The Importance of Having a Will

Nearly 60% of U.S. adults do not have a will. The three most common reasons include "we can't agree on a guaradian/executor," "none of my assets are taxable," and "I don't have enough assets to leave to anyone." This article addresses the last two myths.

When we hear a beloved celebrity or public figure has passed, we are saddened. When we learn they died without a will or trust in place (or one that was never updated to reflect current family members, finances, etc.), we are often astonished. Cases in point include the recent passing of Aretha Franklin, as well as Prince, Bob Marley, Heath Ledger and others.

Here’s an equally astonishing fact, according to a study from

Nearly 60% of U.S. adults do not have a will.

Three Common Reasons Why People Don’t Create a Will

Some of the most common reasons for not having a will include:

  • We can’t agree on a guardian or executor.
  • None of my assets are taxable.
  • I don’t have enough assets to leave to anyone.

Let’s address the last two myths.

Why a Will is Necessary

First, even if your estate is not taxable, the distribution of assets still requires a will or trust.

Second, you may think you don’t have an ‘estate’ and therefore there isn’t much to fight over. However, if you own a house, cars, furniture, jewelry, collectibles, art, or investment accounts, you indeed have an estate.

How a Will Can Protect Your Children

Certainly, if you have children under the age of 18 or with special needs, the need for a will is amplified to avoid your children being awarded to the state in the event of your passing. In addition to assigning guardianship, you should set up a trust that is managed by someone who knows you and understands how you would want assets distributed ongoing. It’s important to know that assets left to a minor outright will be managed by the state if not placed in a trust.

Here’s What Happens to Your Property if You Die Without a Will

States have laws that govern what happens to property left by an individual who does not have a valid will at the time of their death. These “laws of intestacy” are designed to create order to the distribution of one’s assets. Typically, state laws lean in favor of leaving property to a surviving spouse and dependent children first, and then only if those people do not exist do other relatives come into play. It is often in this instance, when relatives begin fighting over assets, that an estate’s value can become diluted as legal fees add up.

So, you may ask, if there are laws that help identify who should inherit the property of someone who dies without a will, why all the fuss?

For starters, ask yourself if you really want the state judicial system making personal decisions for you and your heirs. Allowing this to happen is very likely to cost your estate money, fuel family disagreements, and potentially leave your estate in shambles.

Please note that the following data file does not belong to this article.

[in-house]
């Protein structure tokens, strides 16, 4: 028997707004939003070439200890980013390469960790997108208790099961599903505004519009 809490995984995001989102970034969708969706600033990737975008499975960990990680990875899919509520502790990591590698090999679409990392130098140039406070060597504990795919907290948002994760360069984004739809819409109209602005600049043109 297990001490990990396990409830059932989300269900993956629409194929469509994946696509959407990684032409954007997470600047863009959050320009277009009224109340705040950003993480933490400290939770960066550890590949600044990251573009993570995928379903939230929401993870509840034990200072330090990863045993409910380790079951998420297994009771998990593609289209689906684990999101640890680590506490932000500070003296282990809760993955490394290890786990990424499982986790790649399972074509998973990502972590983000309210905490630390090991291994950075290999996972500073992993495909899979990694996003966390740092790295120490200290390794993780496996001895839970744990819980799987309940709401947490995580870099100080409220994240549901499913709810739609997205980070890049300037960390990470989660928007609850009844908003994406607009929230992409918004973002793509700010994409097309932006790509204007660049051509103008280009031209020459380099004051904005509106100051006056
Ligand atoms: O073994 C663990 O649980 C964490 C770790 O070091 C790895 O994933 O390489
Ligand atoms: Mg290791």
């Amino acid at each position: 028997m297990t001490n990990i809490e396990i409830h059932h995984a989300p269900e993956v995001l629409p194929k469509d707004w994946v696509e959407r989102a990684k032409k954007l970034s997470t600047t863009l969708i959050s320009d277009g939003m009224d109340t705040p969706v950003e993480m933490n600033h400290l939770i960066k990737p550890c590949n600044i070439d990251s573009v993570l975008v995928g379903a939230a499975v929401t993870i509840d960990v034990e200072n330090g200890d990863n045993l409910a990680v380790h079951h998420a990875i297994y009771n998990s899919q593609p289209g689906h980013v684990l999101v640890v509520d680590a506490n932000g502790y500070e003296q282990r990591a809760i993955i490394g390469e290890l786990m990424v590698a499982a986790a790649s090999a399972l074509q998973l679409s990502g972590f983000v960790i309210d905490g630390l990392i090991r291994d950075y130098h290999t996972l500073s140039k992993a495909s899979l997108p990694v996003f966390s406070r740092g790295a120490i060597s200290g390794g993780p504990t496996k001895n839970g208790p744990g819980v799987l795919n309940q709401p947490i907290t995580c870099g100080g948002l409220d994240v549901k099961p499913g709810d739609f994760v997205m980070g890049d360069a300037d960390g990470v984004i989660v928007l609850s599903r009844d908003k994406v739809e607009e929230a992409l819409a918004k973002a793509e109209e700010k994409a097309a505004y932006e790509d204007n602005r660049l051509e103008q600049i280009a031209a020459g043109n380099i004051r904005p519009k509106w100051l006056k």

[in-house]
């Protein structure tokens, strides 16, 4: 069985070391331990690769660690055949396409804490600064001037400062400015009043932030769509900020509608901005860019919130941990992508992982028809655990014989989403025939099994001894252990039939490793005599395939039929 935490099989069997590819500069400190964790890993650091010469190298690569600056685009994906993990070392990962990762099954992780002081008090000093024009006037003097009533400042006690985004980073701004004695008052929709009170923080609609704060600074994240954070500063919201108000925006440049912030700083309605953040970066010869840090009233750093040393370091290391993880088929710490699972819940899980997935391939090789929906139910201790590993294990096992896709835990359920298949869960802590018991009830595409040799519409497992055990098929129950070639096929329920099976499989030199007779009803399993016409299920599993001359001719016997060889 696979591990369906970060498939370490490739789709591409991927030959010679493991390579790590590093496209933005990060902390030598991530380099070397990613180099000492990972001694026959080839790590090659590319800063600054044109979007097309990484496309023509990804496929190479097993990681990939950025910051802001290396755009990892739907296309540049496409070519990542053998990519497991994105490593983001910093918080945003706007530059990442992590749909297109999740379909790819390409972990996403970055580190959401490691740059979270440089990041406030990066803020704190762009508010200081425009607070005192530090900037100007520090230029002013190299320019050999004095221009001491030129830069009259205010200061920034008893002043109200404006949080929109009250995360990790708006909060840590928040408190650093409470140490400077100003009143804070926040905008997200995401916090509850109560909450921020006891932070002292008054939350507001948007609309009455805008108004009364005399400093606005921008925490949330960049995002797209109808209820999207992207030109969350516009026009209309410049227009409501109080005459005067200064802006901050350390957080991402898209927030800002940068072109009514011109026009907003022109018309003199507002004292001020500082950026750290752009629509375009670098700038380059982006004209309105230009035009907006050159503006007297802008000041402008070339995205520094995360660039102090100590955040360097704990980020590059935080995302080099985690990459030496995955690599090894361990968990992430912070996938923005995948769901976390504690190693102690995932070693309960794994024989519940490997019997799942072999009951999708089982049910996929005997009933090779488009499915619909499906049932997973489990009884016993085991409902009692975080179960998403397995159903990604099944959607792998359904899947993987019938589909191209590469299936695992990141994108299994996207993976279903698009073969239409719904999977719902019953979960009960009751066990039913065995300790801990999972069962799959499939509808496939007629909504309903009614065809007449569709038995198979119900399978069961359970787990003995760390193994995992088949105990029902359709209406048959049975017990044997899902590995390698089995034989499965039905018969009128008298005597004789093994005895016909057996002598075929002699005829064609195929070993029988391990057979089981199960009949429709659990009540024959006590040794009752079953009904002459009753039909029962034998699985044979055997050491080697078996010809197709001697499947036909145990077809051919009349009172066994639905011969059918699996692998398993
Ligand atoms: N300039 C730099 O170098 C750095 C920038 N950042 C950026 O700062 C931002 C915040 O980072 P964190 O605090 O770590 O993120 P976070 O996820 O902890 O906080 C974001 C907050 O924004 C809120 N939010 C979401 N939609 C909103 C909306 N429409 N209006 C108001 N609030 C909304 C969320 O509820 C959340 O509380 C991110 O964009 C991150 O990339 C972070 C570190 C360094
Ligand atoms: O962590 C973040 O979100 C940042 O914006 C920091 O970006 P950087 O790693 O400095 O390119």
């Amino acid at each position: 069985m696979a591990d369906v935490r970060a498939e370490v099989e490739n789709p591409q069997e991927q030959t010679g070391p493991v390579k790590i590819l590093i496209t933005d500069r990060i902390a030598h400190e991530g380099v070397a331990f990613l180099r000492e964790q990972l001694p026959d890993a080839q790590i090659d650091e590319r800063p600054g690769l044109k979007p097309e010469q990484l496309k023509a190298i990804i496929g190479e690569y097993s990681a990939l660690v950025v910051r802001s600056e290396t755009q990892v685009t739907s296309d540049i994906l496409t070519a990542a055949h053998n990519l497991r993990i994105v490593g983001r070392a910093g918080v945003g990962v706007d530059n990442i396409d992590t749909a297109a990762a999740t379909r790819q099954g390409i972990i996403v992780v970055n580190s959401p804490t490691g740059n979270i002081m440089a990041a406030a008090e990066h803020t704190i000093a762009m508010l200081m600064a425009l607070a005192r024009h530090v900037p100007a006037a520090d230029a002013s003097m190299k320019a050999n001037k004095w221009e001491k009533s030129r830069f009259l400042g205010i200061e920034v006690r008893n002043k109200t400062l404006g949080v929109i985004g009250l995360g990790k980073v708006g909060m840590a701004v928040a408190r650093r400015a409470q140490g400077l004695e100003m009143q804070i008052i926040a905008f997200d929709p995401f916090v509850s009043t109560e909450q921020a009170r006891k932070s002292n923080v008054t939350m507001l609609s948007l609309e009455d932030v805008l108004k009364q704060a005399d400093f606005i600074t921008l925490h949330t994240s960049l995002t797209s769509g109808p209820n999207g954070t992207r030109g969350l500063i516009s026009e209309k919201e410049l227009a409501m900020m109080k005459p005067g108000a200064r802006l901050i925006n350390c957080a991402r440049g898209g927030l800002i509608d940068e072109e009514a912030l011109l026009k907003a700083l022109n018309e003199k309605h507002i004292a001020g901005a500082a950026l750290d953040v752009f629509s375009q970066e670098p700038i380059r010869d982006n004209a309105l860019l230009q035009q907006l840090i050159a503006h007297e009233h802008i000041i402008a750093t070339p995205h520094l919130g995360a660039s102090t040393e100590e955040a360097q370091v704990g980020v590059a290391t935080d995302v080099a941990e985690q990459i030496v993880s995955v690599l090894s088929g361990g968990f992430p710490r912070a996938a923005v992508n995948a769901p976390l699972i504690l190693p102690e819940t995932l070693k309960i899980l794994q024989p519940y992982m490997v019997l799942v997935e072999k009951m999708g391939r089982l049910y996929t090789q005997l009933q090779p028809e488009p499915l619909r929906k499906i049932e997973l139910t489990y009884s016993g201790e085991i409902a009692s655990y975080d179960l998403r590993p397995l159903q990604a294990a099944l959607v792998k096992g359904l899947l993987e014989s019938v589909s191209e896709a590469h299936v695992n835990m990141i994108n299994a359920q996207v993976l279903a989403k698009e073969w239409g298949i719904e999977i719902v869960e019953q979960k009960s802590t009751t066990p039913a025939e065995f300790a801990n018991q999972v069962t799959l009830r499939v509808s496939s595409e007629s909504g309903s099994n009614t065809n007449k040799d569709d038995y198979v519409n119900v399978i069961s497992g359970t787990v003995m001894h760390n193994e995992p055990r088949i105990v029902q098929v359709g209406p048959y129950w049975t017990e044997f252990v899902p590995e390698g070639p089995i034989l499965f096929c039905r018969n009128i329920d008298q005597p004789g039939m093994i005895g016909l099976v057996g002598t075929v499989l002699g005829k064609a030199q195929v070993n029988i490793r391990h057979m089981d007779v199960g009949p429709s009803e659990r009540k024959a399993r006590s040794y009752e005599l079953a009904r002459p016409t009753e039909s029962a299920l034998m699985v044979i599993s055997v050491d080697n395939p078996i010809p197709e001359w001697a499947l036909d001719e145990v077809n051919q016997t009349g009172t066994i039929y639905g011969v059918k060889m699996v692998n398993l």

In addition, the laws of intestacy only speak to the class of relative who stands to inherit. The actual identification of those people who are part of that class is left to the probate court to determine. Often, especially in the case of celebrities and the very wealthy, people come forward claiming to be part of the entitled class, and it is up to the probate judge to decide if the person really is who they say they are. Even after all the correct people have been identified, problems such as how the assets should be divided are likely to exist.

In the case of Aretha Franklin and Prince, splitting cash or liquid investments may not be difficult, but what about houses, record labels, and intellectual property? Providing an example for the more average individual, consider your house, car, boat, wine or art collection. By not spelling out who gets what, you force family members to make joint decisions about their division, and all may not agree. The likely outcome of this could be the mismanagement of assets and/or incurring major legal expenses, both of which result in less for heirs.

Why it’s Important to Review and Update Your Estate Plan

Estate planning is dynamic – not “set it and forget it.” It’s important to review your estate plan every few years to see if anything has changed, such as a new heir being born, a divorce or change in a trusted relationship, or a new charitable cause you wish to donate to posthumously.

Your estate may not be as large as Aretha’s or Prince’s estate. However, take a moment to consider what you do own. What would happen if your heirs had no direction as to what you wanted done after you died? Would they divide everything amicably, or would a legal battle possibly ensue?

5 Questions to Consider Inside Your Will

  1. Who should manage the estate (the Executor)?
  2. Who should manage any trusts that are needed (the Trustee)?
  3. Who should be assigned guardianship of your children?
  4. Who should receive your assets, when, and how much?
  5. If previously married, does your ex-spouse receive anything? How do assets get divided between children from current and previous marriages? What about step-children, if any?

As you can see, these questions are not always easy to answer. Nor are they all-inclusive. Please discuss the details with your financial advisor or estate planning attorney to ensure your will and/or trusts are written properly.

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